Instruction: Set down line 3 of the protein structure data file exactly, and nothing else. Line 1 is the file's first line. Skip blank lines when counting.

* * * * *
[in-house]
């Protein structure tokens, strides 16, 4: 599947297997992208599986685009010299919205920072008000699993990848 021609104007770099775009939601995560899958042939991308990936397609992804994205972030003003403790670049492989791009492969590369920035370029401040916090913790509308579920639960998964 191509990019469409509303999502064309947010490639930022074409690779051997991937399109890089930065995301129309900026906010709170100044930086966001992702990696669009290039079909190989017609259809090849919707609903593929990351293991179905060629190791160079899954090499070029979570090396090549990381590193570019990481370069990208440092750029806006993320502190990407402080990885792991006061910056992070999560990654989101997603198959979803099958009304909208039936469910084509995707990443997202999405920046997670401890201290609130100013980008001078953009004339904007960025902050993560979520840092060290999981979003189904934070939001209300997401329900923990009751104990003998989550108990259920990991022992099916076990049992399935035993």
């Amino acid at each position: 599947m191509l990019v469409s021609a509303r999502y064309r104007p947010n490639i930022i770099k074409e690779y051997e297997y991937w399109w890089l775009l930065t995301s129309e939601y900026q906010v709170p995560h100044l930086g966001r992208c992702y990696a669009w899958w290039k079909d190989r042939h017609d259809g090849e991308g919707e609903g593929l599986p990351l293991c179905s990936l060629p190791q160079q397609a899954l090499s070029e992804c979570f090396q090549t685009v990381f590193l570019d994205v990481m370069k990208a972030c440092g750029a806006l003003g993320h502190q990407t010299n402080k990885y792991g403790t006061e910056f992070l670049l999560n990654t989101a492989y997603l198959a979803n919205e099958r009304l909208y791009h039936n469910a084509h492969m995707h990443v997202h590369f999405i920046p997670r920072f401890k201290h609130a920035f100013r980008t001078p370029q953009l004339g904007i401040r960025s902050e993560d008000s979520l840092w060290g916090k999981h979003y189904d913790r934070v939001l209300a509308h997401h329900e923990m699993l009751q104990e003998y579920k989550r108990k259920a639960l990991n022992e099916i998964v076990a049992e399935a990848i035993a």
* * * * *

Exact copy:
């Amino acid at each position: 599947m191509l990019v469409s021609a509303r999502y064309r104007p947010n490639i930022i770099k074409e690779y051997e297997y991937w399109w890089l775009l930065t995301s129309e939601y900026q906010v709170p995560h100044l930086g966001r992208c992702y990696a669009w899958w290039k079909d190989r042939h017609d259809g090849e991308g919707e609903g593929l599986p990351l293991c179905s990936l060629p190791q160079q397609a899954l090499s070029e992804c979570f090396q090549t685009v990381f590193l570019d994205v990481m370069k990208a972030c440092g750029a806006l003003g993320h502190q990407t010299n402080k990885y792991g403790t006061e910056f992070l670049l999560n990654t989101a492989y997603l198959a979803n919205e099958r009304l909208y791009h039936n469910a084509h492969m995707h990443v997202h590369f999405i920046p997670r920072f401890k201290h609130a920035f100013r980008t001078p370029q953009l004339g904007i401040r960025s902050e993560d008000s979520l840092w060290g916090k999981h979003y189904d913790r934070v939001l209300a509308h997401h329900e923990m699993l009751q104990e003998y579920k989550r108990k259920a639960l990991n022992e099916i998964v076990a049992e399935a990848i035993a």